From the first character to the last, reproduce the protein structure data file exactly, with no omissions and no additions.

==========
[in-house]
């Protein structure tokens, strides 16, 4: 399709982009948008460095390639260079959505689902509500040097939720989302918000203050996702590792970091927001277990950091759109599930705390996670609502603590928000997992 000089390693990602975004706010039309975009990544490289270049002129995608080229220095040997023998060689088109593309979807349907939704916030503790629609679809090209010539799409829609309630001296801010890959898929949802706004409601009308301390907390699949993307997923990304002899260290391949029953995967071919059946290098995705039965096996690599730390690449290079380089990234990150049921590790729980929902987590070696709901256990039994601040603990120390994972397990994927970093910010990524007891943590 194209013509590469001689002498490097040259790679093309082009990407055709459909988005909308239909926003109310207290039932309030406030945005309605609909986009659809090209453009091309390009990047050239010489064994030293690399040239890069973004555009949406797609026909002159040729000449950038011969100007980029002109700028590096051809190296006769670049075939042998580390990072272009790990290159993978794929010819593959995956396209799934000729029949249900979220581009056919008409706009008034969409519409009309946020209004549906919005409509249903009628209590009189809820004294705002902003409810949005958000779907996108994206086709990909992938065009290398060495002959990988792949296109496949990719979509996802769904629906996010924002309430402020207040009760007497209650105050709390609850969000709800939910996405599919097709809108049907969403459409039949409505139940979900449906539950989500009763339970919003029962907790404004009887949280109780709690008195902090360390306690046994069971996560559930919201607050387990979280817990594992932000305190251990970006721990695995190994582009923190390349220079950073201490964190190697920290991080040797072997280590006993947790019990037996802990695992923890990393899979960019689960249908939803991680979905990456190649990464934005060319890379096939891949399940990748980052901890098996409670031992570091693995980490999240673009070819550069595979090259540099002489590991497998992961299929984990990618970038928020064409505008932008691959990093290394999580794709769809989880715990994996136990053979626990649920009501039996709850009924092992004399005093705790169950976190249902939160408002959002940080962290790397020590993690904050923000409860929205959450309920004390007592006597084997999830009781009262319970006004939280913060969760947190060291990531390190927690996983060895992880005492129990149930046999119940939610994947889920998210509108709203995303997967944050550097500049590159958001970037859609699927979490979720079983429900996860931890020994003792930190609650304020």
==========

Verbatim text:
[in-house]
């Protein structure tokens, strides 16, 4: 399709982009948008460095390639260079959505689902509500040097939720989302918000203050996702590792970091927001277990950091759109599930705390996670609502603590928000997992 000089390693990602975004706010039309975009990544490289270049002129995608080229220095040997023998060689088109593309979807349907939704916030503790629609679809090209010539799409829609309630001296801010890959898929949802706004409601009308301390907390699949993307997923990304002899260290391949029953995967071919059946290098995705039965096996690599730390690449290079380089990234990150049921590790729980929902987590070696709901256990039994601040603990120390994972397990994927970093910010990524007891943590 194209013509590469001689002498490097040259790679093309082009990407055709459909988005909308239909926003109310207290039932309030406030945005309605609909986009659809090209453009091309390009990047050239010489064994030293690399040239890069973004555009949406797609026909002159040729000449950038011969100007980029002109700028590096051809190296006769670049075939042998580390990072272009790990290159993978794929010819593959995956396209799934000729029949249900979220581009056919008409706009008034969409519409009309946020209004549906919005409509249903009628209590009189809820004294705002902003409810949005958000779907996108994206086709990909992938065009290398060495002959990988792949296109496949990719979509996802769904629906996010924002309430402020207040009760007497209650105050709390609850969000709800939910996405599919097709809108049907969403459409039949409505139940979900449906539950989500009763339970919003029962907790404004009887949280109780709690008195902090360390306690046994069971996560559930919201607050387990979280817990594992932000305190251990970006721990695995190994582009923190390349220079950073201490964190190697920290991080040797072997280590006993947790019990037996802990695992923890990393899979960019689960249908939803991680979905990456190649990464934005060319890379096939891949399940990748980052901890098996409670031992570091693995980490999240673009070819550069595979090259540099002489590991497998992961299929984990990618970038928020064409505008932008691959990093290394999580794709769809989880715990994996136990053979626990649920009501039996709850009924092992004399005093705790169950976190249902939160408002959002940080962290790397020590993690904050923000409860929205959450309920004390007592006597084997999830009781009262319970006004939280913060969760947190060291990531390190927690996983060895992880005492129990149930046999119940939610994947889920998210509108709203995303997967944050550097500049590159958001970037859609699927979490979720079983429900996860931890020994003792930190609650304020």